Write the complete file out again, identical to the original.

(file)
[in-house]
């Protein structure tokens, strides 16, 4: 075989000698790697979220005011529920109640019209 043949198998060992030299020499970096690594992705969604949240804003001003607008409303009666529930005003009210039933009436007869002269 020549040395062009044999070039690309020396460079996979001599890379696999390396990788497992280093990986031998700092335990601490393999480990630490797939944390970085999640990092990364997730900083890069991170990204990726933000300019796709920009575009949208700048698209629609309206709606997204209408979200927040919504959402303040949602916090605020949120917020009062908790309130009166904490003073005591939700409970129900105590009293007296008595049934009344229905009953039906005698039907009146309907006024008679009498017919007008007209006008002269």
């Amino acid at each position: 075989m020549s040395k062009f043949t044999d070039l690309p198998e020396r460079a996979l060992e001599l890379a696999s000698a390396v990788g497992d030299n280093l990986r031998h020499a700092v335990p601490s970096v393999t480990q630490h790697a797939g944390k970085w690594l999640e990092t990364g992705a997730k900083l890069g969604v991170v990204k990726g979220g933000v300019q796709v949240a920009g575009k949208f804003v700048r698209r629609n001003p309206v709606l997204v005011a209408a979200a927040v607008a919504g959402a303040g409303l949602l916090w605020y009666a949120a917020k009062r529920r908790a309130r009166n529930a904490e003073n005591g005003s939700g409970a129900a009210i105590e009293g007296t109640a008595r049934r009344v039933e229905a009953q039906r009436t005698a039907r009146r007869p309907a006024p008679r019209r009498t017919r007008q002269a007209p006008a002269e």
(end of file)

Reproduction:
[in-house]
């Protein structure tokens, strides 16, 4: 075989000698790697979220005011529920109640019209 043949198998060992030299020499970096690594992705969604949240804003001003607008409303009666529930005003009210039933009436007869002269 020549040395062009044999070039690309020396460079996979001599890379696999390396990788497992280093990986031998700092335990601490393999480990630490797939944390970085999640990092990364997730900083890069991170990204990726933000300019796709920009575009949208700048698209629609309206709606997204209408979200927040919504959402303040949602916090605020949120917020009062908790309130009166904490003073005591939700409970129900105590009293007296008595049934009344229905009953039906005698039907009146309907006024008679009498017919007008007209006008002269």
């Amino acid at each position: 075989m020549s040395k062009f043949t044999d070039l690309p198998e020396r460079a996979l060992e001599l890379a696999s000698a390396v990788g497992d030299n280093l990986r031998h020499a700092v335990p601490s970096v393999t480990q630490h790697a797939g944390k970085w690594l999640e990092t990364g992705a997730k900083l890069g969604v991170v990204k990726g979220g933000v300019q796709v949240a920009g575009k949208f804003v700048r698209r629609n001003p309206v709606l997204v005011a209408a979200a927040v607008a919504g959402a303040g409303l949602l916090w605020y009666a949120a917020k009062r529920r908790a309130r009166n529930a904490e003073n005591g005003s939700g409970a129900a009210i105590e009293g007296t109640a008595r049934r009344v039933e229905a009953q039906r009436t005698a039907r009146r007869p309907a006024p008679r019209r009498t017919r007008q002269a007209p006008a002269e």